Tuesday, July 30, 2013

House in the woods

My friend Eliane has two cottages on her property in Martinique. One was built using wood and twigs that were found growing around the property while the other was built from mostly store bought lumber and clay roofing tiles. I was very impressed. They were built by a Canadian from Montreal who is occupying the very rustic cottage above. It took him three months to build the twig house.
Notice the concrete footings for support.
The roof is made from sugar cane tops. I asked if it leaked and was told no.
I can only admire the patience and skill of the builder.
The outdoor shower, I asked about the toilet and was told that there was a dry one nearby.
Clay tiles form the roof of this cottage.
This cottage was made from store bought hardwood. The door was a mixture of twigs and hardwood.
These houses have given me inspiration to build similar ones using local materials. I think bamboo, khus khus grass (vetiver), sugar cane tops and planting trees as the four corner posts. Hmmm food for thought!

Monday, July 15, 2013

Garden Blogger's Bloom Day July 2013

 Malay apple aka pommerac, plumrose, cashew, french cashew, wax apple, otaheite apple, and malacca in various parts of the world.
 Carambola aka five fingers, star fruit

    Mangoes aka fruit of the Gods are in full season chez moi
 Yesterday at Holders Farmers Market where I sold some of my fruit.
 Red chinaman's hat in bloom for the first time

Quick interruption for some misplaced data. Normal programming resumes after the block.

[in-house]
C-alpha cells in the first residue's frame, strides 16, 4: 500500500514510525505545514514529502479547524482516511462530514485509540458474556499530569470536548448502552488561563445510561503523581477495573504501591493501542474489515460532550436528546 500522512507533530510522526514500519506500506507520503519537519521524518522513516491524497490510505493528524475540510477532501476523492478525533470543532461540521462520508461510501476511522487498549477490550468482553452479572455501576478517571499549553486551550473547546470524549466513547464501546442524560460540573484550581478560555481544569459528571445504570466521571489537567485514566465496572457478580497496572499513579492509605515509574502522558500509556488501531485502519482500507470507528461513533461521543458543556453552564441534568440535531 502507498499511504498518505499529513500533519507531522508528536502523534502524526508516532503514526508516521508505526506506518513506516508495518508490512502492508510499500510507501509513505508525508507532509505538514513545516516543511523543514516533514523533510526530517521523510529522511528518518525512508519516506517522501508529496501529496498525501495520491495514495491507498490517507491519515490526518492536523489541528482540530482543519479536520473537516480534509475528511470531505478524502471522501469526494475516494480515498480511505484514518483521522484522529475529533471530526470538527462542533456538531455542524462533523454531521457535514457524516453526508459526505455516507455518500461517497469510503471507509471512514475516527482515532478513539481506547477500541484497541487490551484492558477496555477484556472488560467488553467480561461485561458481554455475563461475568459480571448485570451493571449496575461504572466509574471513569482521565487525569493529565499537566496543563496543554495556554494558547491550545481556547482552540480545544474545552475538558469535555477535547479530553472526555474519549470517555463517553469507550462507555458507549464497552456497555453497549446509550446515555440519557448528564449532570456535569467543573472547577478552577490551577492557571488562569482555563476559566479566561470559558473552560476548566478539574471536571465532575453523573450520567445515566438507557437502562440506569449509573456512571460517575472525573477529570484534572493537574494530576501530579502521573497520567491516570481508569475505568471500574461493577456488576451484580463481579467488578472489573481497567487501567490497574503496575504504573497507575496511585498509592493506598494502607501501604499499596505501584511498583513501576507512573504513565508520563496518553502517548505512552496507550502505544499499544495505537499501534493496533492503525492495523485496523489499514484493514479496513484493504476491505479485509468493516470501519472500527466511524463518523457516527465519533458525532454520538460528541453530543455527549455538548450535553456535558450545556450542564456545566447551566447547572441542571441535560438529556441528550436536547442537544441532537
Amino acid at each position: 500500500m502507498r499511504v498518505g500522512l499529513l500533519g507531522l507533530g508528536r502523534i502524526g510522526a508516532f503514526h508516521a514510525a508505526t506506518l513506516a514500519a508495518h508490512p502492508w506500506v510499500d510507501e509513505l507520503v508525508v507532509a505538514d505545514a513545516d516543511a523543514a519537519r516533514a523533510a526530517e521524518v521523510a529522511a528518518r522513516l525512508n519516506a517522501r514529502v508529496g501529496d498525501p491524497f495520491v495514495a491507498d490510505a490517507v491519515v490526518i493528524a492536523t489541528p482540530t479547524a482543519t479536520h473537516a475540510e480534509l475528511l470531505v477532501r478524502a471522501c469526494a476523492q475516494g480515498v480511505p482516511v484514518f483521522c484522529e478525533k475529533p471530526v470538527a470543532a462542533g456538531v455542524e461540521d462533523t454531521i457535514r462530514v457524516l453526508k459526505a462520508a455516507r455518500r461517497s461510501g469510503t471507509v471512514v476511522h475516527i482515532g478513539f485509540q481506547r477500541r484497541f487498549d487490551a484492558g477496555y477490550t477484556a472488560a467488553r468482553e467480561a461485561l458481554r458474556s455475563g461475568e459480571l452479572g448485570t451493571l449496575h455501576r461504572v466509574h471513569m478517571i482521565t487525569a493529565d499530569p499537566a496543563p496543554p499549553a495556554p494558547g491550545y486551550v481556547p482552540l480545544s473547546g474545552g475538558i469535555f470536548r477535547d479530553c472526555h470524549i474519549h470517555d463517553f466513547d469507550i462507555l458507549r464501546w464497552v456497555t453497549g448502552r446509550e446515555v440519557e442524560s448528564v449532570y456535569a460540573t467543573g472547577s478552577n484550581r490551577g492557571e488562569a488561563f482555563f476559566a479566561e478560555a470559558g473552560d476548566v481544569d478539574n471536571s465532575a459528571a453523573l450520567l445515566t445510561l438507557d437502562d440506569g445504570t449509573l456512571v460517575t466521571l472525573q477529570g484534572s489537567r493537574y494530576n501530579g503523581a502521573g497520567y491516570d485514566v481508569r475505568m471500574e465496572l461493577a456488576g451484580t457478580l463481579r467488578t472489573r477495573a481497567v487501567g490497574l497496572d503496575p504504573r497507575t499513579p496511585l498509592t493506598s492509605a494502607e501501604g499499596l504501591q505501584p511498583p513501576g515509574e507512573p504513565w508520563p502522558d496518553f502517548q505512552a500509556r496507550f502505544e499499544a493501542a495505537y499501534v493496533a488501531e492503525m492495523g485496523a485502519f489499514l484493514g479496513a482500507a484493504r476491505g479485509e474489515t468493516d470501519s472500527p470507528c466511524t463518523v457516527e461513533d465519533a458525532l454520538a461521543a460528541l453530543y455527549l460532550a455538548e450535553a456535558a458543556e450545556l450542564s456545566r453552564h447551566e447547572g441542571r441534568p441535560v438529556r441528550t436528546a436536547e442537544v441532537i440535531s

Milkweed (asclepias) with a monarch caterpillar happily munching away
 White dendrobium never disappoints me.
 Radermachera  aka tree jasmine family bignoniaceae in bloom
Petrea volubilis
 Flamboyant aka Royal Poinciana, Gul mohur, (delonix regia) has started blooming around the garden.
 Night blooming water lily
Sandy baby just wondering what I was up to around the pond.

Hello and welcome to Garden Blogger's Bloom Day where gardeners around the world post what is blooming in their gardens. I have a bariffle (a Bajan word for plenty)  of fruit in season at the moment Mangoes, Carambolas and Malay apples. Mangoes are keeping me busy and those I can't sell I am freezing them for later use. The garden is now coming into bloom the explosion of colour by the Flamboyants will be seen in another week or two. 
To see more of what is blooming in other gardens around the world please visit Carol at may dreams gardens
Have a great week gardening!

Tuesday, July 9, 2013

Homestead update

 My windows have finally arrived, after months of looking for someone to make them for me I finally found a firm by the name of Brother's workshop to do them. They were delivered on last Saturday!
Sash window with jalousies
 Of course there was bad weather approaching. Luckily I had some temporary shutters built to keep the rain out on the windward side.
 They are made out of cedar wood and replicate the plantation style shutter windows.  I am quite pleased with Brother's workshop located in Grazettes Industrial park.

 We managed to install two and will finish installing the rest later in the week after the bad weather has passed. After they have been screwed into place the walls will be plastered to seal them in.
Light fixtures are installed
The ceiling fans are up  with one more to be installed whenever it gets here.
 Today we were expecting tropical storm Chantal. She passed the island with only occasional showers and headed up the island chain. My friend in Martinique said that the storm was not very strong and all is well there. I was very happy to hear that.
My window hoods have been repainted and are now awaiting installation.